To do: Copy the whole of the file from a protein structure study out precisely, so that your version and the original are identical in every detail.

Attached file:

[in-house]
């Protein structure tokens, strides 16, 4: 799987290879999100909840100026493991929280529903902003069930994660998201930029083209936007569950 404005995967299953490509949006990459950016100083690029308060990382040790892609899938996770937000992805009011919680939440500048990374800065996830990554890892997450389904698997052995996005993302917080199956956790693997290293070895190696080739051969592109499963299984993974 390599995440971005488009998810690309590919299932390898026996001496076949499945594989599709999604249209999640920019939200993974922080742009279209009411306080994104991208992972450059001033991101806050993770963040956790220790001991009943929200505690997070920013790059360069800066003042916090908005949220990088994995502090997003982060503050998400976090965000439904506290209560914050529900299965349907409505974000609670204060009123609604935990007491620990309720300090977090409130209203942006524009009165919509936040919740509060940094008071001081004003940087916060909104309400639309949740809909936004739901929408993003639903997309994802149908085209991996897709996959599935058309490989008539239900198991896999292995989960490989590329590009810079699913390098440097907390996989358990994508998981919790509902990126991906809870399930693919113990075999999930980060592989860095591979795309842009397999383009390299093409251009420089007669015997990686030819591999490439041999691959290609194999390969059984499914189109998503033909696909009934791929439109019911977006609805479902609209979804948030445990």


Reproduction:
[in-house]
């Protein structure tokens, strides 16, 4: 799987290879999100909840100026493991929280529903902003069930994660998201930029083209936007569950 404005995967299953490509949006990459950016100083690029308060990382040790892609899938996770937000992805009011919680939440500048990374800065996830990554890892997450389904698997052995996005993302917080199956956790693997290293070895190696080739051969592109499963299984993974 390599995440971005488009998810690309590919299932390898026996001496076949499945594989599709999604249209999640920019939200993974922080742009279209009411306080994104991208992972450059001033991101806050993770963040956790220790001991009943929200505690997070920013790059360069800066003042916090908005949220990088994995502090997003982060503050998400976090965000439904506290209560914050529900299965349907409505974000609670204060009123609604935990007491620990309720300090977090409130209203942006524009009165919509936040919740509060940094008071001081004003940087916060909104309400639309949740809909936004739901929408993003639903997309994802149908085209991996897709996959599935058309490989008539239900198991896999292995989960490989590329590009810079699913390098440097907390996989358990994508998981919790509902990126991906809870399930693919113990075999999930980060592989860095591979795309842009397999383009390299093409251009420089007669015997990686030819591999490439041999691959290609194999390969059984499914189109998503033909696909009934791929439109019911977006609805479902609209979804948030445990």